Psychogenic Nonepileptic Seizures (PNES)

Virtual Special Editions are collections of targeted papers curated by a Guest Editor. Here Dr Gaston Baslet Brigham and Women's Hospital, Boston, US (author of the Editor's Choice article in Volume 52) talk about “Psychogenic nonepileptic seizures (PNES)”.

Psychogenic nonepileptic seizures (PNES) represents an intriguing physical manifestation that has been linked to underlying psychological and physiological processes. PNES continues to highlight how mind and body are one interconnected system that works in a way that that we still aim to understand. The last 10 years have seen great advances in the field of PNES, with clinical trials that provide evidence-based therapeutic options for patients (Carlson et al, 2017), and functional neuroimaging studies that provide a window into the pathophysiology of the disorder. Many questions remain unanswered about this disorder, in particular those that relate to the underlying cognitive and affective processes that lead to such a dramatic clinical manifestation.

In PNES, semiological signs have unquestionable value in helping establish a correct diagnosis. Whether and how these signs specifically “mean” or represent some underlying affective or cognitive process remains poorly understood. Our work on altered responsiveness in PNES is a first attempt at trying to uncover a link between these two different dimensions of our patients’ experiences: altered responsiveness as a semiological sign and affective processing as an underlying mechanism. Our study provides early evidence that the inability to tolerate strong emotions and a tendency to avoid them lead patients to involuntarily disengage cognitively, as manifested by altered responsiveness during PNES. (Baslet et al, 2017). However, these findings need corroboration.

A very interesting study by Rawlings et al was published this year in Seizure (Rawlings et al, 2017), and demonstrated that the presence of associated panic symptoms during transient loss of consciousness (TLOC) was more common in PNES than in other forms of TLOC. Do panic symptoms in PNES represent a catastrophizing style that get us closer to understanding cognitive processes underneath the “tip of iceberg” that PNES is?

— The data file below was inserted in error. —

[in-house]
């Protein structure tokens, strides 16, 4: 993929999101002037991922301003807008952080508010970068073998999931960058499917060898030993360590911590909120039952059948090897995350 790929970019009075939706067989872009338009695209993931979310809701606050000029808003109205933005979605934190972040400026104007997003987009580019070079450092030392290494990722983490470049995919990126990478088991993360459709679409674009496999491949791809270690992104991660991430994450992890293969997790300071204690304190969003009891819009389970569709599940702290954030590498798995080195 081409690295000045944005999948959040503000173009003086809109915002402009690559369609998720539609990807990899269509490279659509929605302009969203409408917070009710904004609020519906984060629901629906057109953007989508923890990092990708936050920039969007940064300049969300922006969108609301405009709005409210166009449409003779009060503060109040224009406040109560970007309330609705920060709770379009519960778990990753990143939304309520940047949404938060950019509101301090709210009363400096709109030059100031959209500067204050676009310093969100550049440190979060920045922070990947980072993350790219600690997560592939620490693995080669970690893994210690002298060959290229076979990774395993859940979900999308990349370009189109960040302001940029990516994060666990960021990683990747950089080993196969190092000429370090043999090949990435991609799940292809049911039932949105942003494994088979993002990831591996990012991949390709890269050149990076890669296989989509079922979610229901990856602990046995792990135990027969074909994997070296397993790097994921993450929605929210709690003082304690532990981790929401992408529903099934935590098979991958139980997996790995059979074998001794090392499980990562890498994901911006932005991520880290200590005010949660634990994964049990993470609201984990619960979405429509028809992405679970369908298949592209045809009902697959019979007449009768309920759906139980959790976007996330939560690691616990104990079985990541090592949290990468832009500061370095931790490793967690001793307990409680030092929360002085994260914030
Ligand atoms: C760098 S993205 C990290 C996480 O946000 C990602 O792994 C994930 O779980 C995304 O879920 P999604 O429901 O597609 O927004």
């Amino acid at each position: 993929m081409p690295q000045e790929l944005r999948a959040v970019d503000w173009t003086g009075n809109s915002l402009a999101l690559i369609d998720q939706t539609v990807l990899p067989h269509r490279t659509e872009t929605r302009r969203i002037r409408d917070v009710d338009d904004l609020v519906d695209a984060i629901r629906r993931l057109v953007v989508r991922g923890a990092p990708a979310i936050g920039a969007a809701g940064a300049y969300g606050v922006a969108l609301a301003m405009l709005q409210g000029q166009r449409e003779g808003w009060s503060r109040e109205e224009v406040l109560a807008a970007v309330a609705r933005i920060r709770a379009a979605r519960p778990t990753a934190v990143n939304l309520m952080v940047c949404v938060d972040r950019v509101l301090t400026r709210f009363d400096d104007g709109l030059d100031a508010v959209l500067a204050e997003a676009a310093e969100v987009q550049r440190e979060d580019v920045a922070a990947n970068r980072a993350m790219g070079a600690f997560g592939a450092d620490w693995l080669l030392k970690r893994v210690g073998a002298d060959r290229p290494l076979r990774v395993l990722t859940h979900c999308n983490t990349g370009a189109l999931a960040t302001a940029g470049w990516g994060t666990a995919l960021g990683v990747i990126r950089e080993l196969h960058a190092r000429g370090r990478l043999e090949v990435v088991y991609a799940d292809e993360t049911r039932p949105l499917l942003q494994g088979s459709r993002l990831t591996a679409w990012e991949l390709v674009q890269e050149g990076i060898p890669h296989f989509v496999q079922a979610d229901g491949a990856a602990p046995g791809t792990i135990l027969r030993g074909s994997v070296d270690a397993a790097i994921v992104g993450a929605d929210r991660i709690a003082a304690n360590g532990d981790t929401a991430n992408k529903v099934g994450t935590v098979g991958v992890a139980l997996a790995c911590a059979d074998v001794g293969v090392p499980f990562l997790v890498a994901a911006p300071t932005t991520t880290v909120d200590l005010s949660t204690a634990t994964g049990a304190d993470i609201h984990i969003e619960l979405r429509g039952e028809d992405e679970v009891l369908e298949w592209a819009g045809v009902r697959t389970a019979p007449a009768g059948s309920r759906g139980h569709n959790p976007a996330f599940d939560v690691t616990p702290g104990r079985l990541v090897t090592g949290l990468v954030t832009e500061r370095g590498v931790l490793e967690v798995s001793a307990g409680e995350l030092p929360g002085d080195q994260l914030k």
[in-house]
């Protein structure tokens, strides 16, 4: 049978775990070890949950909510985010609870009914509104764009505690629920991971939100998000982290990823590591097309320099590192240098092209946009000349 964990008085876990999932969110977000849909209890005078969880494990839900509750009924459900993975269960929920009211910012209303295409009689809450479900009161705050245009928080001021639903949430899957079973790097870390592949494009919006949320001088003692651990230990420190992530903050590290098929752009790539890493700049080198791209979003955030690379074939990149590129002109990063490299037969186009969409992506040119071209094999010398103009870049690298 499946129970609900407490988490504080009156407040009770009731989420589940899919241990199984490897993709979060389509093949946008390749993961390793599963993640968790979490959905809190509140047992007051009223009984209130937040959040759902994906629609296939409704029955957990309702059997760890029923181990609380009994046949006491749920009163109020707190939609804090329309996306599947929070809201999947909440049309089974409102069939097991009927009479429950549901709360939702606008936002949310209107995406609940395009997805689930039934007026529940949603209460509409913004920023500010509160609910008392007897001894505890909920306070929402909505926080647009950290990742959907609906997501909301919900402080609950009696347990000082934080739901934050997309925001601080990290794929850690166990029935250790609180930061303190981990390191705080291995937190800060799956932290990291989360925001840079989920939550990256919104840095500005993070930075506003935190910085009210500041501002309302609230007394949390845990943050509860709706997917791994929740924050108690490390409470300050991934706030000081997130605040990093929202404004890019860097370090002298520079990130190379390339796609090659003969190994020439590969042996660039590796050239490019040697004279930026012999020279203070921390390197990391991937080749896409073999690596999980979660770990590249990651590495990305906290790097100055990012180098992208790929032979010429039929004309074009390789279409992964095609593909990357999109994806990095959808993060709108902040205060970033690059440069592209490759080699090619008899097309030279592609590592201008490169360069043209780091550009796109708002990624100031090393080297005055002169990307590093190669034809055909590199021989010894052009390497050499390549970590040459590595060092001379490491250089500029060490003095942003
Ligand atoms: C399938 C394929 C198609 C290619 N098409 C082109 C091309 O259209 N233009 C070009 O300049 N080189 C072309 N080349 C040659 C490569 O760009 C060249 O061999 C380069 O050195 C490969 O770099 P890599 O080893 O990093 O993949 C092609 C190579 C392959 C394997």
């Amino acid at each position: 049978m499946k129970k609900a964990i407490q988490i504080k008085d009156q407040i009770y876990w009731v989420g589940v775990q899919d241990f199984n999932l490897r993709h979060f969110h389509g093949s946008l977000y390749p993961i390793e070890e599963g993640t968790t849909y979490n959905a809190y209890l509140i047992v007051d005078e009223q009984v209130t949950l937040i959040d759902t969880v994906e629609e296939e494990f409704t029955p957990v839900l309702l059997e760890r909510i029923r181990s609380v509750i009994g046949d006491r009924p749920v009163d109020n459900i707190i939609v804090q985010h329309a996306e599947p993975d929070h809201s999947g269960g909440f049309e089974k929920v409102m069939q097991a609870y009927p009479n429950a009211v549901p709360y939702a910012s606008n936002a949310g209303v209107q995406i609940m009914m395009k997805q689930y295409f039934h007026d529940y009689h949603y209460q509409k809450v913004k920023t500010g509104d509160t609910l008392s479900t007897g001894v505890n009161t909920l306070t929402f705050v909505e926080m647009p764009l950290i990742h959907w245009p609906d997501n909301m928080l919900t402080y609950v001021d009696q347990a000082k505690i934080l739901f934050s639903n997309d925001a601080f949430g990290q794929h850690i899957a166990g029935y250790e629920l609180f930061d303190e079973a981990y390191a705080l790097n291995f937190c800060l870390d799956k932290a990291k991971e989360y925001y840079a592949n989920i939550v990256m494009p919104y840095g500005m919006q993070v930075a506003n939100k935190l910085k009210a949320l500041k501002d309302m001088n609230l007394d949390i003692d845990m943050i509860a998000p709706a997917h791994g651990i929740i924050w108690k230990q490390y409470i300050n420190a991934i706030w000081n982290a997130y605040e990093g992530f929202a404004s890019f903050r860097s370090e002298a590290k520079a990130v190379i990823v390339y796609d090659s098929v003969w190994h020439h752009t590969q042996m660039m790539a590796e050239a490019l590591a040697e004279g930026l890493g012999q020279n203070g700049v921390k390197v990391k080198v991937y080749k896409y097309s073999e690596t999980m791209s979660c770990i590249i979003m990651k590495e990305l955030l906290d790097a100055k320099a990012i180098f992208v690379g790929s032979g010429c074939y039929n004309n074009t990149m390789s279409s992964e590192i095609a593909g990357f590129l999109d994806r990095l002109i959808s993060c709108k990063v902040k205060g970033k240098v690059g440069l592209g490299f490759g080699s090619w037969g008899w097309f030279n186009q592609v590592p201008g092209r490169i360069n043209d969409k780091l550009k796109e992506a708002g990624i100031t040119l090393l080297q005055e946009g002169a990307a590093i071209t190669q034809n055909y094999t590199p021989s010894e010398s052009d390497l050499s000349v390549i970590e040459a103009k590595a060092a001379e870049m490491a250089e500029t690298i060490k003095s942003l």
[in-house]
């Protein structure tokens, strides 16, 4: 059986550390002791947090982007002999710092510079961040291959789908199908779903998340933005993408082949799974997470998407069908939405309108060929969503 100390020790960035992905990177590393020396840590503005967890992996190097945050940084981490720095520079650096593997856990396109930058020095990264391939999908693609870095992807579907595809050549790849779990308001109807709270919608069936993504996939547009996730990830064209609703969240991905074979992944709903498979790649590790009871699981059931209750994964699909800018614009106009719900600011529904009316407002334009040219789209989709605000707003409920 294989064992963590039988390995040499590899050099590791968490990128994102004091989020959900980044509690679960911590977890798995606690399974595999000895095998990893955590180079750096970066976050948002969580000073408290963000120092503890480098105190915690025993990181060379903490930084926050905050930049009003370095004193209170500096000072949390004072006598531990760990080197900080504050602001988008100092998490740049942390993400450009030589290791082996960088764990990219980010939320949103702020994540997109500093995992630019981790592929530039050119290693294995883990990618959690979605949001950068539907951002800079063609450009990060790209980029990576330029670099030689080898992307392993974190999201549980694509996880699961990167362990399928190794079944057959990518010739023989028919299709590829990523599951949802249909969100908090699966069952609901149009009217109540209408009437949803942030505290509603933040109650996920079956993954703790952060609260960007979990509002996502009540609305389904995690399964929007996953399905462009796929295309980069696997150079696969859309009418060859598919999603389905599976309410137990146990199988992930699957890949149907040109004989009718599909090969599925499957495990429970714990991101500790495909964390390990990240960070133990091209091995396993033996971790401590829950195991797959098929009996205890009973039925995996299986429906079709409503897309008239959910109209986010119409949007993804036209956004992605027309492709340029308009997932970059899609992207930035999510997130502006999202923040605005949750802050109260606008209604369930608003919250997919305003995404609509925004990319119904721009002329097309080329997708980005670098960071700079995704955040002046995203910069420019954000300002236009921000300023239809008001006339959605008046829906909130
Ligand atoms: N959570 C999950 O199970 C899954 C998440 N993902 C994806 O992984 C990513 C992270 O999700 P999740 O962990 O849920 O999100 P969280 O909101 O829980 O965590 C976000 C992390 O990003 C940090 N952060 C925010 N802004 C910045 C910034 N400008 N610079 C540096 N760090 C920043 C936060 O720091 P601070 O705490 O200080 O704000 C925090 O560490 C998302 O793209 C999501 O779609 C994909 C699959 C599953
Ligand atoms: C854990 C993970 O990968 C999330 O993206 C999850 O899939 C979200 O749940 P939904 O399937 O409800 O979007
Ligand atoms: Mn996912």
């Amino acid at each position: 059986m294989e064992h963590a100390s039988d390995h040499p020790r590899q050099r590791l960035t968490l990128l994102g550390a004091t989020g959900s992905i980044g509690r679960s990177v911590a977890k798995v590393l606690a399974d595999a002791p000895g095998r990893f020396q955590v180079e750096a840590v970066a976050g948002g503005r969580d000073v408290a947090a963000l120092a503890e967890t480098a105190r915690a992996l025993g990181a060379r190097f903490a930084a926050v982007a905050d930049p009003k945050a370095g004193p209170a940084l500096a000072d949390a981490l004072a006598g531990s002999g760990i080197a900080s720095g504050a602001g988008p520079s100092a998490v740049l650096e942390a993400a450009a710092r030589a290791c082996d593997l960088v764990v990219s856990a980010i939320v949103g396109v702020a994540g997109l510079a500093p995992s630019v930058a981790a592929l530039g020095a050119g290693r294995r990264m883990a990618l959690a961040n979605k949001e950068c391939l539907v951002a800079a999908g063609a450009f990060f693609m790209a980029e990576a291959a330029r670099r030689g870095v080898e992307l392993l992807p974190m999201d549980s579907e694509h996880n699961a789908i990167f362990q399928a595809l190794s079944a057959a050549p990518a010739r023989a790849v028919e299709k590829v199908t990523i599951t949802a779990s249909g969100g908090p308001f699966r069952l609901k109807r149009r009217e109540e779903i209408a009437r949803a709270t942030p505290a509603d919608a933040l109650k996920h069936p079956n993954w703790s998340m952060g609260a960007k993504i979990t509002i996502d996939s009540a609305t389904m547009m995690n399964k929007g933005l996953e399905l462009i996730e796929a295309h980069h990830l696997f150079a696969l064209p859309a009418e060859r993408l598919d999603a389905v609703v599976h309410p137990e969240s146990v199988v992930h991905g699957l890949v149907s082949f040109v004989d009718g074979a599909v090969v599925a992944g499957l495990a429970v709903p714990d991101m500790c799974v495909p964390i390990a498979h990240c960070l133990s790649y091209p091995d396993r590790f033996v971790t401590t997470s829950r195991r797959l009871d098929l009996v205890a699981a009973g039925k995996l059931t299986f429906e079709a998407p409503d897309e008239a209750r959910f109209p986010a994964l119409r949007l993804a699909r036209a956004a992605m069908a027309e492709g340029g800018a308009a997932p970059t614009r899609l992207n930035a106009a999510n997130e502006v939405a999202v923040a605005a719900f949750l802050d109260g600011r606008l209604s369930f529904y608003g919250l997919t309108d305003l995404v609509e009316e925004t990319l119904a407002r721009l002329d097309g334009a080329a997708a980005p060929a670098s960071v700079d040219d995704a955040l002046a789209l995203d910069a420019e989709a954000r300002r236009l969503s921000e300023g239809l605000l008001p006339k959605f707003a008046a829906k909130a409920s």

We still have many questions about the cognitive and affective mechanisms underneath PNES, and we lack most answers. As our work advances, we will be able to understand the workings of our brains in assembling these functional neurological symptoms as a response to underlying cognitive and affective processes. This Virtual Special Edition also includes works that provide a glimpse into these under-explored areas, either by providing explanatory models (Reuber and Brown, 2017) or by describing psychological profiles in PNES patients (Plioplys et al, 2016; Say et al, 2015).

Ultimately, our improved understanding will help us identify individuals at risk, recognize this disorder early and provide treatments that target specific vulnerabilities and pathological mechanisms.

Gaston Baslet, M.D.

  1. Carlson P, Nicholson Perry K. Psychological interventions for psychogenic non-epileptic seizures: A meta-analysis. Seizure. 2017 Feb;45:142-150.
  2. Baslet G, Tolchin B, Dworetzky BA. Altered responsiveness in psychogenic nonepileptic seizures and its implication to underlying psychopathology. Seizure. 2017 Nov;52:162-168.
  3. Rawlings GH, Jamnadas-Khoda J, Broadhurst M, Grünewald RA, Howell SJ, Koepp M, Parry SW, Sisodiya SM, Walker MC, Reuber M. Panic symptoms in transient loss of consciousness: Frequency and diagnostic value in psychogenic nonepileptic seizures, epilepsy and syncope. Seizure. 2017 May;48:22-27.
  4. Reuber M, Brown RJ. Understanding psychogenic nonepileptic seizures-Phenomenology, semiology and the Integrative Cognitive Model. Seizure. 2017 Jan;44:199-205.
  5. Plioplys S, Doss J, Siddarth P, Bursch B, Falcone T, Forgey M, Hinman K, LaFrance WC Jr, Laptook R, Shaw RJ, Weisbrot DM, Willis MD, Caplan R. Risk factors for comorbid psychopathology in youth with psychogenic nonepileptic seizures. Seizure. 2016 May;38:32-7.
  6. Say GN, Taşdemir HA, İnce H. Semiological and psychiatric characteristics of children with psychogenic nonepileptic seizures: Gender-related differences. Seizure. 2015 Sep;31:144-8.